Welcome to Following the Whispers blog

Thank you so much for taking the time to visit. Hope you enjoy your stay. I blog here whenever I feel the need. This blog was created at the time my memoir came out, in February, 2009. Its motto was: creating a life of inner peace and self-acceptance from the depths of despair. Now, my focus is sharing this journey we call life.

“Only one thing is more frightening than speaking your truth, and that is not speaking it.” Naomi Wolf

“We are called human beings, not human doings.” Wes Nisker, Buddhist teacher

“It is not the critic who counts; not the man who points out how the strong man stumbles, or where the doer of deeds could have done them better. The credit belongs to the man who is actually in the arena, whose face is marred by dust and sweat and blood; who strives valiantly; who errs…(And) if he fails, at least fails while daring greatly.” Theodore Roosevelt

Monday, February 27, 2012

Monday Musings - Masters of Motown



        I was 11 years old when 1960 rolled around. When The Four Tops sang “I Can’t Help Myself” in 1965, I was 16. I rocked out to Martha and the Vandellas belting out “Heat Wave” and swooned over the Temptations singing “My Girl.”
Last Saturday, a group called Masters of Motown came to Albuquerque. The ensemble consisted of three men and three women singing many of the songs I came of age to in the 60’s. As I waited in the lobby for the doors to open, I noticed the other attendees, most of whom had white hair, many of whom walked with canes or walkers, a few were in wheelchairs, and thought to myself, what are all these old people doing coming to a Motown concert? Then I realized I was one of them. 
I can’t remember who said, “I’m 19 years old until I look in the mirror,” but whoever it was, they were spot on. I’m about to turn 63, but I’m still rocking out to the music I grew up with. Not only that, I’m familiar with and like a lot of today’s musicians like Lady Gaga and Maroon 5. True, I can’t sing along like I do to my generation’s songs because it’s much harder to get new lyrics into my brain these days, but I still love the music. And a few weeks ago, when I sang at a sock up with Sugartime at a local Senior Center, after our performance, we danced our little hearts out. And let me tell you, some of those seniors had stamina some 16-year-olds would kill for. I wasn’t one of them. My knee hurt for days afterwards.
Why am I telling you all of this? Well, I realized something crucial about growing older and aging. Our insides don’t change. It’s only the external shell we call our body that does. I’m going to hold onto that thought as I move through these twilight years. How about you?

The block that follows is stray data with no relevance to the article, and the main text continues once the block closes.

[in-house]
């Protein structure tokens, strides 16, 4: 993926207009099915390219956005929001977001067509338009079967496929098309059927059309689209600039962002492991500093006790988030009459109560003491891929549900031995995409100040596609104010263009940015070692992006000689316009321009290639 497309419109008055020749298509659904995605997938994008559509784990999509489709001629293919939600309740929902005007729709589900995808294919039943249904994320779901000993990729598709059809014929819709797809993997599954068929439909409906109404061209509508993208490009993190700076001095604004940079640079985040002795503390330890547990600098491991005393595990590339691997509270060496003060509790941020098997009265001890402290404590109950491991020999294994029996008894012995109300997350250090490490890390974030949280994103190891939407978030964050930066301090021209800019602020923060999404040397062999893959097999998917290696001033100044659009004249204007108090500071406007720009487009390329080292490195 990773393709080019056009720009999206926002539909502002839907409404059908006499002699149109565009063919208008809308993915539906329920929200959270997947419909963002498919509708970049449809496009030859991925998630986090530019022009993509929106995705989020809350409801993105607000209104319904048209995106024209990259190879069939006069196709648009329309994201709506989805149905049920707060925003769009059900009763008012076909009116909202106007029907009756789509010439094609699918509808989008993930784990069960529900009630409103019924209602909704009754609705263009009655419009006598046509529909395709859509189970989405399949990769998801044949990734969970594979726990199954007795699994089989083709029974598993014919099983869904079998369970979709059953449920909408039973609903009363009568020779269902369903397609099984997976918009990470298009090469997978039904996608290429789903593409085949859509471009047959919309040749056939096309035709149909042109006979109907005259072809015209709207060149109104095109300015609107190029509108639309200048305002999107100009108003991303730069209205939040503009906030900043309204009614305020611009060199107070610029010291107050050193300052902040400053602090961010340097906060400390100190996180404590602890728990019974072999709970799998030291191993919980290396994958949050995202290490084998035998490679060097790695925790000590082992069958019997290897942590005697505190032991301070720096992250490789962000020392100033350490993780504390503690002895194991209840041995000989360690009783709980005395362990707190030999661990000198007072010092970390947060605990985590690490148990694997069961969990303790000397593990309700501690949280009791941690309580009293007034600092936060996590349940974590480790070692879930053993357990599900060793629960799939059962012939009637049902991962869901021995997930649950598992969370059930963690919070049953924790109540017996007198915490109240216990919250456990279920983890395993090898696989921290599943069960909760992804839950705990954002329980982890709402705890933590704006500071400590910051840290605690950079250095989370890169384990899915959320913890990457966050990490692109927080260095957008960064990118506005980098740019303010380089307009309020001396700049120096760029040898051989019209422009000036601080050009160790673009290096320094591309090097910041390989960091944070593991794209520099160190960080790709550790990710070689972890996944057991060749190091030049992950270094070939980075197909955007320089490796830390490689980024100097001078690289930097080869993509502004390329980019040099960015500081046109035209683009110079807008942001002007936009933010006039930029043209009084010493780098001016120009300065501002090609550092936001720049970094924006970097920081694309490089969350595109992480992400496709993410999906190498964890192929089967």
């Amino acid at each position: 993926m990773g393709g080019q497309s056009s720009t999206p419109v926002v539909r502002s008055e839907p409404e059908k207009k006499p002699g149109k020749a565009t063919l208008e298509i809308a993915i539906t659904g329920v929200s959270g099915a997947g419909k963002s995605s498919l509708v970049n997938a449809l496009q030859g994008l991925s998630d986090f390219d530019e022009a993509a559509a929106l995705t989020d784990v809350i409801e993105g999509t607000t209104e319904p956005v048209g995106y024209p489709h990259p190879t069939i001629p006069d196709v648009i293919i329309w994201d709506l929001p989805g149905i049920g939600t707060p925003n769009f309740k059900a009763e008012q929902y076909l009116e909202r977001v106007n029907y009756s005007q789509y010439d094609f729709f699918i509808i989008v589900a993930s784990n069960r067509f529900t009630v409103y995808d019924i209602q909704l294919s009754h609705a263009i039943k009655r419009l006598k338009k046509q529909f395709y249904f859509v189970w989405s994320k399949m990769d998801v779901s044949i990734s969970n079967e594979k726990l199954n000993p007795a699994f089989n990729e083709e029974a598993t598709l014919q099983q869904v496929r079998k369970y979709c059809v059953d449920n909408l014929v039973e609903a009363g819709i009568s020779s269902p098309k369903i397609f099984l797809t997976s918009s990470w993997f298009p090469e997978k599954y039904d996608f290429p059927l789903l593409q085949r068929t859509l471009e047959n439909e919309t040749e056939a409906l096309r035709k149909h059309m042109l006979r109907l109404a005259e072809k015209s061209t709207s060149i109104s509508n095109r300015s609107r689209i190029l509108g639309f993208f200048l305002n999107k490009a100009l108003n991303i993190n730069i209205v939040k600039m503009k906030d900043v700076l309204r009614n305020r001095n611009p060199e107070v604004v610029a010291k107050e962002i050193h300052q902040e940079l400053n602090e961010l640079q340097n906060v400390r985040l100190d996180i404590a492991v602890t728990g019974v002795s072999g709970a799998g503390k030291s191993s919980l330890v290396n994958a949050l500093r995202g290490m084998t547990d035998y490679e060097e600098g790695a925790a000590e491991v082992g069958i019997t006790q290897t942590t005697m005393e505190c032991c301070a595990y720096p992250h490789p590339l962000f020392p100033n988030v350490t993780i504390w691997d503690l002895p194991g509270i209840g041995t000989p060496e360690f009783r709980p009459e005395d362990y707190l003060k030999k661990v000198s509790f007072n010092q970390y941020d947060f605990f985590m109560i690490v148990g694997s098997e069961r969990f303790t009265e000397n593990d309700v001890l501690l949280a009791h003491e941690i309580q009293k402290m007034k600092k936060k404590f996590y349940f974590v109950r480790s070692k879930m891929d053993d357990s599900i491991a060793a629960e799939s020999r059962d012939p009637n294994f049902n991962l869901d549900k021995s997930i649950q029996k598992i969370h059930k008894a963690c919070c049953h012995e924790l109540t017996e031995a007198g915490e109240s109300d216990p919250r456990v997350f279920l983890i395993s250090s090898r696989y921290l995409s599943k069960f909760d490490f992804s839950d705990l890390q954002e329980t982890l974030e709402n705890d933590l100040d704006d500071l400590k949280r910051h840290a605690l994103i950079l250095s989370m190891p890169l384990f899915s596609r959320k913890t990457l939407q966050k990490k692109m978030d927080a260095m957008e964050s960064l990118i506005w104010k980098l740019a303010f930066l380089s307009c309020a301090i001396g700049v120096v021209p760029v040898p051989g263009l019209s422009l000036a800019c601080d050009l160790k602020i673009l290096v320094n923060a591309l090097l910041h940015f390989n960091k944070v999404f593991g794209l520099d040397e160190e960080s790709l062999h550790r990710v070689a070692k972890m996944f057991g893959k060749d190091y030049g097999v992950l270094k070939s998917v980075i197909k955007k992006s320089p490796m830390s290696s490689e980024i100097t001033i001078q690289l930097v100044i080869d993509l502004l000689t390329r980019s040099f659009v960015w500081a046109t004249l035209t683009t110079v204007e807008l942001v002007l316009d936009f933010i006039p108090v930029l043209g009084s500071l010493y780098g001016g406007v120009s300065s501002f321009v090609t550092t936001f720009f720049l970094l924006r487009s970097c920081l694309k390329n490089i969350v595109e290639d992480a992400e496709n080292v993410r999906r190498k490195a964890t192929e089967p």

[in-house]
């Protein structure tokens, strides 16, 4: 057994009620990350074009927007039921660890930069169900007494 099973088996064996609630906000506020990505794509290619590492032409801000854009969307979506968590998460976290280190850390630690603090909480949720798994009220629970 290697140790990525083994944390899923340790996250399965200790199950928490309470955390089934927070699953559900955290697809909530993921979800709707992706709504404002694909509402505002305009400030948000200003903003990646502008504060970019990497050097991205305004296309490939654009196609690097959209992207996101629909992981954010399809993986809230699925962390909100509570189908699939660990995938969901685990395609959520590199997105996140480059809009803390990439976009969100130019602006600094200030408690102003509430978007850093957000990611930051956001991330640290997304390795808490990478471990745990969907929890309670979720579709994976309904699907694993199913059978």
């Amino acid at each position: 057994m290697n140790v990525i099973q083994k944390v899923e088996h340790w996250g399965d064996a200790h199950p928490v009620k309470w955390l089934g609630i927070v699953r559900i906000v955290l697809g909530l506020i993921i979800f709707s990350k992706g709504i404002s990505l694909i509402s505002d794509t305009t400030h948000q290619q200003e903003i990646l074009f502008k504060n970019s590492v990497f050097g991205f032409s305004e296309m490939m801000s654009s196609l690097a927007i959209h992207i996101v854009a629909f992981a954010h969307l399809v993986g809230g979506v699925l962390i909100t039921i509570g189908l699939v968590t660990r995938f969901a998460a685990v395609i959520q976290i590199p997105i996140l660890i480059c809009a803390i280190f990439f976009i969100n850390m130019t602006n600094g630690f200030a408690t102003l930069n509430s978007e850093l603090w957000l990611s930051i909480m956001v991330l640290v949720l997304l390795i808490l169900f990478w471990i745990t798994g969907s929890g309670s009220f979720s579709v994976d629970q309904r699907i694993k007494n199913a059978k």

Blessings,
Karen

10 comments:

welcome to my world of poetry said...

I totally agree, we feel the same inside, it's only the outside that changes. As long as we keep our sense of humour and keep a smile on our face we can't go wrong.

Yvonne.

Joanne said...

What a rich musical era the 60s were in so many ways, so many genres. I don't think any other decade since has produced such a wealth of music. Rock on, Karen.

Jennifer Shirk said...

I'm 40 and I think I'm more childish than my child. LOL!
Keep groovin', girl!!

Alex J. Cavanaugh said...

That's a wonderful thought!
I still go to rock concerts and I worry that it will be nothing but young people. Every time, I'm amazed to discover that I'm nowhere near the oldest person there.

Claudia Moser said...

You are as old as you feel, that will always be my opinion!

Karen Walker said...

Yvonne, you're right. A sense of humor is key.
Joanne, I think every generation thinks their music is the best. I'm lucky that I love every generation's music, from swing in the 40's the be-bop in the 50's, to Motown 60's.
Jennifer, I think that's true for me and my 39-year-old as well.
Alex, I think I might have to go to a rock concert and see for myself, but then, you're much younger than me.
Claudia, it's still the mirror that shocks me, not the way my body feels.
Karen

L.G.Smith said...

It's so true, Karen. I still feel like my younger self inside. I can't even believe what my license says about my age. And my grandmother, who lived to 99, said the same thing. Inside she still felt very young.

Susan Flett Swiderski said...

Absolutely, and inside of every old person is a young person wondering what the heck happened. I honest-to-goodness can't believe I'm as old as I am. When in the world did THAT happen? But as long as I avoid mirrors, I'm still as young as I feel, and most days, that's still pretty darned young. (Which isn't necessarily the same thing as childish.)

Mason Canyon said...

I completely agree with you about aging and getting older. My body may know my true age, but sometimes my brain doesn't want to believe it. Keep up the dancing. I also love the music of the 60s and 70s.

Mason
Thoughts in Progress

Hilary Melton-Butcher said...

Hi Karen .. good to have you back .. so true - our bodies are one thing - the mind tells us fibs! We just carry on feeling like we're in our twenties .. and are all definitely young at heart ...

It's wonderful you have music and your singing .. do you play as well - or are you learning?

Cheers and hope all is well .. Hilary